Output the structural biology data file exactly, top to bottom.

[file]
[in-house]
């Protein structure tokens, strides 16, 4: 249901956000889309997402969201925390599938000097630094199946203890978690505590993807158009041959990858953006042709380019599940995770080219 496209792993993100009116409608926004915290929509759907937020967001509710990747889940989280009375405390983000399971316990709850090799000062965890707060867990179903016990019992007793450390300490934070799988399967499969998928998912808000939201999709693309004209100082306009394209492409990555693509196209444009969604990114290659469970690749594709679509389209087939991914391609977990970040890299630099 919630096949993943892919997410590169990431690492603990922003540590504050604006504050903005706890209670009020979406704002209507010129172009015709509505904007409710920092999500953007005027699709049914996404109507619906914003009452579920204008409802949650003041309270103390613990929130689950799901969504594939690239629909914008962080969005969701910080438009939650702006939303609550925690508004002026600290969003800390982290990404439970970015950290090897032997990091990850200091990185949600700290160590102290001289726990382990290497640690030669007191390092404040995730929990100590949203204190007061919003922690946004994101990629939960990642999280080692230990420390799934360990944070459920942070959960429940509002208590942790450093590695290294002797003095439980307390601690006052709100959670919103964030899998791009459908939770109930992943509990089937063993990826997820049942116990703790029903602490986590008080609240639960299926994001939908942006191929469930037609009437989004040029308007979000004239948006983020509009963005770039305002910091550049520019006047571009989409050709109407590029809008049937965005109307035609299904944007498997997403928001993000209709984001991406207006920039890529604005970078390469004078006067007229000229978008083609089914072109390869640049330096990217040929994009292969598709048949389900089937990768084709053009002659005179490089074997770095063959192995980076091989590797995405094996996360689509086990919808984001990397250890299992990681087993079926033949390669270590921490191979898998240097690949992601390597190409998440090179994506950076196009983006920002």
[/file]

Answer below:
[in-house]
């Protein structure tokens, strides 16, 4: 249901956000889309997402969201925390599938000097630094199946203890978690505590993807158009041959990858953006042709380019599940995770080219 496209792993993100009116409608926004915290929509759907937020967001509710990747889940989280009375405390983000399971316990709850090799000062965890707060867990179903016990019992007793450390300490934070799988399967499969998928998912808000939201999709693309004209100082306009394209492409990555693509196209444009969604990114290659469970690749594709679509389209087939991914391609977990970040890299630099 919630096949993943892919997410590169990431690492603990922003540590504050604006504050903005706890209670009020979406704002209507010129172009015709509505904007409710920092999500953007005027699709049914996404109507619906914003009452579920204008409802949650003041309270103390613990929130689950799901969504594939690239629909914008962080969005969701910080438009939650702006939303609550925690508004002026600290969003800390982290990404439970970015950290090897032997990091990850200091990185949600700290160590102290001289726990382990290497640690030669007191390092404040995730929990100590949203204190007061919003922690946004994101990629939960990642999280080692230990420390799934360990944070459920942070959960429940509002208590942790450093590695290294002797003095439980307390601690006052709100959670919103964030899998791009459908939770109930992943509990089937063993990826997820049942116990703790029903602490986590008080609240639960299926994001939908942006191929469930037609009437989004040029308007979000004239948006983020509009963005770039305002910091550049520019006047571009989409050709109407590029809008049937965005109307035609299904944007498997997403928001993000209709984001991406207006920039890529604005970078390469004078006067007229000229978008083609089914072109390869640049330096990217040929994009292969598709048949389900089937990768084709053009002659005179490089074997770095063959192995980076091989590797995405094996996360689509086990919808984001990397250890299992990681087993079926033949390669270590921490191979898998240097690949992601390597190409998440090179994506950076196009983006920002």